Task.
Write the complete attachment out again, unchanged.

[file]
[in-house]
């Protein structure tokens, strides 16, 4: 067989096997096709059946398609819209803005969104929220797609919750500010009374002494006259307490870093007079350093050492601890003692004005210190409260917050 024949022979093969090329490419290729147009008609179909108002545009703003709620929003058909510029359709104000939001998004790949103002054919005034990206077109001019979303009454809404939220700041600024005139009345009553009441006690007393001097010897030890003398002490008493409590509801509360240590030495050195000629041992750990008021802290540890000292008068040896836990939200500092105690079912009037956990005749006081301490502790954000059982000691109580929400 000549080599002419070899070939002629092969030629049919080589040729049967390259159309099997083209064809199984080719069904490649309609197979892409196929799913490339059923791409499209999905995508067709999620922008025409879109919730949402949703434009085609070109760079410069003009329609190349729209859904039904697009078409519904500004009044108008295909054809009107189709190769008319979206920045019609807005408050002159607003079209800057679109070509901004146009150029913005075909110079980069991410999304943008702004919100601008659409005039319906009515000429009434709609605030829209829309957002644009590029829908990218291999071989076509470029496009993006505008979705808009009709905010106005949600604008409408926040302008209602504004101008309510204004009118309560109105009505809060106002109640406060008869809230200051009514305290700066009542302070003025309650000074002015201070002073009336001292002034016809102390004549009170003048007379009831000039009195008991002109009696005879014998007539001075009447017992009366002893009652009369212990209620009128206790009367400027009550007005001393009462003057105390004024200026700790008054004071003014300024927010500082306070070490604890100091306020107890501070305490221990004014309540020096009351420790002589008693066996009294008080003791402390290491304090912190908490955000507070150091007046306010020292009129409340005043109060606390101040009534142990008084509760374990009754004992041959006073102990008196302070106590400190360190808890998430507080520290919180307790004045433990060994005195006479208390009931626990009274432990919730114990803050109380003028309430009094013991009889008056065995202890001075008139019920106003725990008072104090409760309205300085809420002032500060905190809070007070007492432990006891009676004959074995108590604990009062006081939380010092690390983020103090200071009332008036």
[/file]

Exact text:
[in-house]
């Protein structure tokens, strides 16, 4: 067989096997096709059946398609819209803005969104929220797609919750500010009374002494006259307490870093007079350093050492601890003692004005210190409260917050 024949022979093969090329490419290729147009008609179909108002545009703003709620929003058909510029359709104000939001998004790949103002054919005034990206077109001019979303009454809404939220700041600024005139009345009553009441006690007393001097010897030890003398002490008493409590509801509360240590030495050195000629041992750990008021802290540890000292008068040896836990939200500092105690079912009037956990005749006081301490502790954000059982000691109580929400 000549080599002419070899070939002629092969030629049919080589040729049967390259159309099997083209064809199984080719069904490649309609197979892409196929799913490339059923791409499209999905995508067709999620922008025409879109919730949402949703434009085609070109760079410069003009329609190349729209859904039904697009078409519904500004009044108008295909054809009107189709190769008319979206920045019609807005408050002159607003079209800057679109070509901004146009150029913005075909110079980069991410999304943008702004919100601008659409005039319906009515000429009434709609605030829209829309957002644009590029829908990218291999071989076509470029496009993006505008979705808009009709905010106005949600604008409408926040302008209602504004101008309510204004009118309560109105009505809060106002109640406060008869809230200051009514305290700066009542302070003025309650000074002015201070002073009336001292002034016809102390004549009170003048007379009831000039009195008991002109009696005879014998007539001075009447017992009366002893009652009369212990209620009128206790009367400027009550007005001393009462003057105390004024200026700790008054004071003014300024927010500082306070070490604890100091306020107890501070305490221990004014309540020096009351420790002589008693066996009294008080003791402390290491304090912190908490955000507070150091007046306010020292009129409340005043109060606390101040009534142990008084509760374990009754004992041959006073102990008196302070106590400190360190808890998430507080520290919180307790004045433990060994005195006479208390009931626990009274432990919730114990803050109380003028309430009094013991009889008056065995202890001075008139019920106003725990008072104090409760309205300085809420002032500060905190809070007070007492432990006891009676004959074995108590604990009062006081939380010092690390983020103090200071009332008036």